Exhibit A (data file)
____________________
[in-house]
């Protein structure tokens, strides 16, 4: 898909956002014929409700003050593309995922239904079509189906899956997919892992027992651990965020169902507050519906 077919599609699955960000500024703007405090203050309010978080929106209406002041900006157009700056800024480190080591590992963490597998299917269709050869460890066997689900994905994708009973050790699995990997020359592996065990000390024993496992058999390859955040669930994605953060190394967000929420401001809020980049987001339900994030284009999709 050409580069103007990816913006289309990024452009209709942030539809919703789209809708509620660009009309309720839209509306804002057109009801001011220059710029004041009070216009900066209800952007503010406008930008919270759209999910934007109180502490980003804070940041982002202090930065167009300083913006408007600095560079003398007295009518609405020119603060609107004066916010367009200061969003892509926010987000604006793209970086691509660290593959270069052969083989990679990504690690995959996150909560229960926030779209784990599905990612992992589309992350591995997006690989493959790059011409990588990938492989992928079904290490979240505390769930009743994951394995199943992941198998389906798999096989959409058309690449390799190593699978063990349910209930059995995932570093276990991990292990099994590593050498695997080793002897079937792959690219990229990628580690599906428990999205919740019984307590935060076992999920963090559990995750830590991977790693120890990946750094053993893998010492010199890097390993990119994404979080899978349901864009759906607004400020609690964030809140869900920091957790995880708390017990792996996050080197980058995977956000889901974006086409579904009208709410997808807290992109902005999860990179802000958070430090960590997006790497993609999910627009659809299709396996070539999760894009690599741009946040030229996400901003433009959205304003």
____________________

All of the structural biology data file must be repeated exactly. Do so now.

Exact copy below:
[in-house]
């Protein structure tokens, strides 16, 4: 898909956002014929409700003050593309995922239904079509189906899956997919892992027992651990965020169902507050519906 077919599609699955960000500024703007405090203050309010978080929106209406002041900006157009700056800024480190080591590992963490597998299917269709050869460890066997689900994905994708009973050790699995990997020359592996065990000390024993496992058999390859955040669930994605953060190394967000929420401001809020980049987001339900994030284009999709 050409580069103007990816913006289309990024452009209709942030539809919703789209809708509620660009009309309720839209509306804002057109009801001011220059710029004041009070216009900066209800952007503010406008930008919270759209999910934007109180502490980003804070940041982002202090930065167009300083913006408007600095560079003398007295009518609405020119603060609107004066916010367009200061969003892509926010987000604006793209970086691509660290593959270069052969083989990679990504690690995959996150909560229960926030779209784990599905990612992992589309992350591995997006690989493959790059011409990588990938492989992928079904290490979240505390769930009743994951394995199943992941198998389906798999096989959409058309690449390799190593699978063990349910209930059995995932570093276990991990292990099994590593050498695997080793002897079937792959690219990229990628580690599906428990999205919740019984307590935060076992999920963090559990995750830590991977790693120890990946750094053993893998010492010199890097390993990119994404979080899978349901864009759906607004400020609690964030809140869900920091957790995880708390017990792996996050080197980058995977956000889901974006086409579904009208709410997808807290992109902005999860990179802000958070430090960590997006790497993609999910627009659809299709396996070539999760894009690599741009946040030229996400901003433009959205304003």